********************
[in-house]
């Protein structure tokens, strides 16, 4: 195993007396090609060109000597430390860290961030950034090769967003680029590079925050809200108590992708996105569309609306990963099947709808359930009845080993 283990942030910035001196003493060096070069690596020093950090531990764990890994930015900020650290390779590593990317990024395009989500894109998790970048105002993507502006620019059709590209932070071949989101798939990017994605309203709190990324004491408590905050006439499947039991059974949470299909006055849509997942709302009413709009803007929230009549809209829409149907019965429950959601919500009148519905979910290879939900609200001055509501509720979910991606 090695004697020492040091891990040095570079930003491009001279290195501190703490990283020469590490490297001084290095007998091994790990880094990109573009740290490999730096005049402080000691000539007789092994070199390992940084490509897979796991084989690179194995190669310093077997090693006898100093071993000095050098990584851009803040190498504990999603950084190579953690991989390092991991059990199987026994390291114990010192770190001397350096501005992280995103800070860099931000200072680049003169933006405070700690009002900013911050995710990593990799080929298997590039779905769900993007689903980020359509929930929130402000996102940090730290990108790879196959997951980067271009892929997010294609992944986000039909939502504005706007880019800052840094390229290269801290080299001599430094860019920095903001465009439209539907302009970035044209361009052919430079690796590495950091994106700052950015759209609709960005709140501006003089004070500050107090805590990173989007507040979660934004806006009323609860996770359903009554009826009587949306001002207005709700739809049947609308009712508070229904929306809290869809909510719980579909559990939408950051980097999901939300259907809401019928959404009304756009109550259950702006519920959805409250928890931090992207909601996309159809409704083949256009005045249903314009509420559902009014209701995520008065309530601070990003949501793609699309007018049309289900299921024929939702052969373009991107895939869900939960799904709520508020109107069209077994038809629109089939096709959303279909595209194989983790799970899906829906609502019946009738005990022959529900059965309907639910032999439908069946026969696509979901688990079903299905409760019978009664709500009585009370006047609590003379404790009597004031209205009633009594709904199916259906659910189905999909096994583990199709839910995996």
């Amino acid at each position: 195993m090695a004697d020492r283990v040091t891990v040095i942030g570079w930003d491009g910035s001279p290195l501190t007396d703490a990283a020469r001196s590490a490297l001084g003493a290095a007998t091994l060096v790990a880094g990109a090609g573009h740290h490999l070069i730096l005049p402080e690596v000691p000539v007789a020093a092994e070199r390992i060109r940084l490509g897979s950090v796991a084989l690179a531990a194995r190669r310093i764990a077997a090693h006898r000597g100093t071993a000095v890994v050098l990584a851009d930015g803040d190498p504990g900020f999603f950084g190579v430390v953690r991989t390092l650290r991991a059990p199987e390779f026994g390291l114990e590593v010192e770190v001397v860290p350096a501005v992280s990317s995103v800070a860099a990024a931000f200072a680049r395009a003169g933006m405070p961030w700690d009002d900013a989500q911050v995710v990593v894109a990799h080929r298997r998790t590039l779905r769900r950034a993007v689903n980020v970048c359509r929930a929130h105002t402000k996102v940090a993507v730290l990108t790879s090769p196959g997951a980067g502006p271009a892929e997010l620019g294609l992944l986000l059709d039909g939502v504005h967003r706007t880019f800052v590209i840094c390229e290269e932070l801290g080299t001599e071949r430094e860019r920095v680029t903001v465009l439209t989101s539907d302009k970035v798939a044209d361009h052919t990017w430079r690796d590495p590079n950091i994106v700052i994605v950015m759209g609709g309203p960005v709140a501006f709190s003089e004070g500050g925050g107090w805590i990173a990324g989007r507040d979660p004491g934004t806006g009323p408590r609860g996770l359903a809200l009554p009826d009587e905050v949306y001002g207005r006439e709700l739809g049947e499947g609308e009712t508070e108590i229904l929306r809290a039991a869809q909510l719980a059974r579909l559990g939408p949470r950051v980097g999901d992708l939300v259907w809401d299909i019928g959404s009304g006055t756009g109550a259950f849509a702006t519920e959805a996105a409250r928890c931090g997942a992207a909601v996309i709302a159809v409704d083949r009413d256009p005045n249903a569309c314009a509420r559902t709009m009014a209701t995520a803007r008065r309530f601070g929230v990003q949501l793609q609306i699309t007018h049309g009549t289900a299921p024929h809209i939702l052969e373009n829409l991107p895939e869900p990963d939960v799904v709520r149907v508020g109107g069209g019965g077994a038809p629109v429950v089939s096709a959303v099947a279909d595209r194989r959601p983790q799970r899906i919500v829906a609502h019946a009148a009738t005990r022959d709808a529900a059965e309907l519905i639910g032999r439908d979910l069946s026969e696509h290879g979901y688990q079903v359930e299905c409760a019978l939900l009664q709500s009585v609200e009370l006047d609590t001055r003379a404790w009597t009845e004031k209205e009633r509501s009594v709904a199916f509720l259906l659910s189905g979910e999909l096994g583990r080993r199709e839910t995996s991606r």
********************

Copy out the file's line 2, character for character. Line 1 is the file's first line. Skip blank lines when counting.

């Protein structure tokens, strides 16, 4: 195993007396090609060109000597430390860290961030950034090769967003680029590079925050809200108590992708996105569309609306990963099947709808359930009845080993 283990942030910035001196003493060096070069690596020093950090531990764990890994930015900020650290390779590593990317990024395009989500894109998790970048105002993507502006620019059709590209932070071949989101798939990017994605309203709190990324004491408590905050006439499947039991059974949470299909006055849509997942709302009413709009803007929230009549809209829409149907019965429950959601919500009148519905979910290879939900609200001055509501509720979910991606 090695004697020492040091891990040095570079930003491009001279290195501190703490990283020469590490490297001084290095007998091994790990880094990109573009740290490999730096005049402080000691000539007789092994070199390992940084490509897979796991084989690179194995190669310093077997090693006898100093071993000095050098990584851009803040190498504990999603950084190579953690991989390092991991059990199987026994390291114990010192770190001397350096501005992280995103800070860099931000200072680049003169933006405070700690009002900013911050995710990593990799080929298997590039779905769900993007689903980020359509929930929130402000996102940090730290990108790879196959997951980067271009892929997010294609992944986000039909939502504005706007880019800052840094390229290269801290080299001599430094860019920095903001465009439209539907302009970035044209361009052919430079690796590495950091994106700052950015759209609709960005709140501006003089004070500050107090805590990173989007507040979660934004806006009323609860996770359903009554009826009587949306001002207005709700739809049947609308009712508070229904929306809290869809909510719980579909559990939408950051980097999901939300259907809401019928959404009304756009109550259950702006519920959805409250928890931090992207909601996309159809409704083949256009005045249903314009509420559902009014209701995520008065309530601070990003949501793609699309007018049309289900299921024929939702052969373009991107895939869900939960799904709520508020109107069209077994038809629109089939096709959303279909595209194989983790799970899906829906609502019946009738005990022959529900059965309907639910032999439908069946026969696509979901688990079903299905409760019978009664709500009585009370006047609590003379404790009597004031209205009633009594709904199916259906659910189905999909096994583990199709839910995996």